When the big screen dies

In the almost four years I have been here, dining room TVs have not always worked. They were older, donated, projection-screen TVs, and the picture slowly faded on them. A year ago, however, a donated 50+ inch LCD TV was mounted high on the wall facing the main dining area.

Both residents and staff got used to the TV being there. I think the best live television is the morning news shows. Although they are no longer sedate and are sometimes downright silly, they provide national and local news, weather and entertainment. The TV kept us occupied while we were waiting in the dining room.

A few months ago, it became more difficult to get the TV to turn on, but with patience it could be coaxed into working. Recently, however, the TV would not turn on at all. A resident tried to get it working and failed. A few days later, an aide climbed a chair and pulled out the TV’s surge protector/power cord. We residents hoped it would be something that simple. But the maintenance man told us the big-screen LCD TV was dead.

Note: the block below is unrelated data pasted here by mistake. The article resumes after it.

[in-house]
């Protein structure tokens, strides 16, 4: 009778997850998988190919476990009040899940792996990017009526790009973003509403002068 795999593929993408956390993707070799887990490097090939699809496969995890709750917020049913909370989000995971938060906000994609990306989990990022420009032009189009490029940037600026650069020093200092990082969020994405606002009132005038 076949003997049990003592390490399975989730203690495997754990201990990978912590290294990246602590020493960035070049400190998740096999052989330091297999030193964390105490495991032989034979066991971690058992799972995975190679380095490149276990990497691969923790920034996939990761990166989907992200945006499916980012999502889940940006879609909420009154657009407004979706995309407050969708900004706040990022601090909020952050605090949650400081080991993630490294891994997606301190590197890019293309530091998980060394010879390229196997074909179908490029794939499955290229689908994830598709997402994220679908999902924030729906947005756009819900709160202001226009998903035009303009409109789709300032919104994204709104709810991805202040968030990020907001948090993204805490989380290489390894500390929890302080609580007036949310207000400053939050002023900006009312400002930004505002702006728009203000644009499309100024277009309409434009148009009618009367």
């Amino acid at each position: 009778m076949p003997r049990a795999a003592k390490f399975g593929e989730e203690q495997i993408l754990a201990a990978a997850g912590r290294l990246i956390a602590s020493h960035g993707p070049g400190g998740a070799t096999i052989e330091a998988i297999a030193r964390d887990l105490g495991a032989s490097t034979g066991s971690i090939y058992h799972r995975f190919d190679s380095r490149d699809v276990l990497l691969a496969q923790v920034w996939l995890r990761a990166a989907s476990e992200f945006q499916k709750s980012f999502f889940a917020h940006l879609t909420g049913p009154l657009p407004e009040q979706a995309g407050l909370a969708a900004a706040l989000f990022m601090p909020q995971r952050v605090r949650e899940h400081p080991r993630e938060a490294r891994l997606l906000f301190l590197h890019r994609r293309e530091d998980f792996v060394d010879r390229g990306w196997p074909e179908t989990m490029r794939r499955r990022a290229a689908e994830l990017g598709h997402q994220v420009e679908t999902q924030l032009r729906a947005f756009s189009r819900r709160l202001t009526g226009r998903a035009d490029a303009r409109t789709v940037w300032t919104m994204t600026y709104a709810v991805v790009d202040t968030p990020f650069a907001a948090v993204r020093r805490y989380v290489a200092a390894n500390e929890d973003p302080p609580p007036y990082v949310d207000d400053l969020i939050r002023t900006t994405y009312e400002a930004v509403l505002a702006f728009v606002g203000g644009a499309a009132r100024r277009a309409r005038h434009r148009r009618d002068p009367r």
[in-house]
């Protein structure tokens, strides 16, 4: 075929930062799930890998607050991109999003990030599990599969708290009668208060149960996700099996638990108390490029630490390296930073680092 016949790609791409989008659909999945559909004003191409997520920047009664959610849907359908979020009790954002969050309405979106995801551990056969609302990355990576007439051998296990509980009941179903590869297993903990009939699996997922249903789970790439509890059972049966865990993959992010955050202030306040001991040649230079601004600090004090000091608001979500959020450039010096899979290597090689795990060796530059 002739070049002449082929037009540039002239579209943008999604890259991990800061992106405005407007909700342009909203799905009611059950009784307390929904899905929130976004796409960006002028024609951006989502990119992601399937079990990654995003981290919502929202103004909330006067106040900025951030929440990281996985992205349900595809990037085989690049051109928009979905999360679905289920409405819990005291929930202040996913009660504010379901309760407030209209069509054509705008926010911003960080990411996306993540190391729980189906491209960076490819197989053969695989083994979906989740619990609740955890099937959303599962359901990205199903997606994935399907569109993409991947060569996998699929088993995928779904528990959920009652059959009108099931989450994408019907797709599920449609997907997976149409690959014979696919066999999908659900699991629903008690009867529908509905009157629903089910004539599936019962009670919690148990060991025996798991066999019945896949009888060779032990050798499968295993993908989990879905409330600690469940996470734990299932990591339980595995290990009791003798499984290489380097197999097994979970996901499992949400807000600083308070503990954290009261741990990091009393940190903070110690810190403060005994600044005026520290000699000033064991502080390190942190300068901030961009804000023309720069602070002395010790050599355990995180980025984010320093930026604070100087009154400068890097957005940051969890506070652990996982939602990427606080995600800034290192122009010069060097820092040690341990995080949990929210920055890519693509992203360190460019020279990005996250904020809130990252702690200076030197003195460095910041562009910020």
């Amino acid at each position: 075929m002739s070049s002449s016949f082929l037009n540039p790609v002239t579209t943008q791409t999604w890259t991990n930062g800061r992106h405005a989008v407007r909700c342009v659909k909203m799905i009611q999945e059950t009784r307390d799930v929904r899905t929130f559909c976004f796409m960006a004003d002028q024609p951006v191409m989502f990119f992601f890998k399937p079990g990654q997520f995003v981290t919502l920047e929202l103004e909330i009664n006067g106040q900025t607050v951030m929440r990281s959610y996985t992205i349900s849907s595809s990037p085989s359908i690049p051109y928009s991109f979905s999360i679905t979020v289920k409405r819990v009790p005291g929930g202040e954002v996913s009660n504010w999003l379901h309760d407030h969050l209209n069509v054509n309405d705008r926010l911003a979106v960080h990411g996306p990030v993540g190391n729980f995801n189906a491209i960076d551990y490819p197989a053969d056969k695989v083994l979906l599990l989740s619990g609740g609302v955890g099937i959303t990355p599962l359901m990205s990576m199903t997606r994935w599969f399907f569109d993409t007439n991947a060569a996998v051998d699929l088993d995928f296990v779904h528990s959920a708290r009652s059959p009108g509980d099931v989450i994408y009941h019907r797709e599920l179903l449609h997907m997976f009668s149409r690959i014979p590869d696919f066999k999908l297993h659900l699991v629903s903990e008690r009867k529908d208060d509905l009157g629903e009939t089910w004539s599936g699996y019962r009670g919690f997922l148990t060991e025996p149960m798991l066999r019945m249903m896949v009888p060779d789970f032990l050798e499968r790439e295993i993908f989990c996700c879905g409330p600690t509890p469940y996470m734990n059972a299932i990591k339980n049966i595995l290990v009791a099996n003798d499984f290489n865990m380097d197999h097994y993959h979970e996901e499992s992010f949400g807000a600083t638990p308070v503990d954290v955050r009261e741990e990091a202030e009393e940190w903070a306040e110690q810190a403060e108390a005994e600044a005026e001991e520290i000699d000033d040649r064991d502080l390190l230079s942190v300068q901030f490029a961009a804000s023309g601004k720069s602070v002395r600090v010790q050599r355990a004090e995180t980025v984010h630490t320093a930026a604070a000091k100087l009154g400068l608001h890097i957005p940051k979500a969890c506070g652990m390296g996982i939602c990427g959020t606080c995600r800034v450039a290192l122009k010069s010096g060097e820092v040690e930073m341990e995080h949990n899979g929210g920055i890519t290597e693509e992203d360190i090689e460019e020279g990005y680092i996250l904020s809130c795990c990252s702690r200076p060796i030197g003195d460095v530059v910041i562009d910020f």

The big screen is still hanging in its spot. A male friend told me nobody fixes anything in our throwaway society. But I did some YouTube research and saw the same brand of TV—a smaller model—repaired for approximately $170 in the owner’s video. Even though the owner had no electronics expertise, by watching YouTube LCD TV repair videos, he diagnosed the problem, ordered a new circuit board and installed it himself.

A couple of months ago at resident council, I inquired about the TV. I was told that it was dead and we moved on. No repair or replacement plan was mentioned, so I wonder whether there is one. No one said whether a TV repairman checked it out to see whether it could be repaired or needed to be replaced. Perhaps activities could assist residents with a fundraiser to pay for repairs or to purchase a new one.

On another YouTube video, a former TV repairman said LCD TVs are lightweight, not durable and cost too much to repair. He showed several older model TVs (from the 1980s and ’90s), which he said he repairs easily. Although the TVs may not be cable compatible, he uses them to watch DVDs.

Our big-screen TV can be replaced with the same model for approximately $500 plus tax. If it could be repaired for less, we could keep it from ending up in the landfill. Then, we might have a working TV to see previews of the upcoming fall TV lineup.

If that is not in the budget, either one or both of our resident artists could paint the screen with original art.

Topics: Activities , Executive Leadership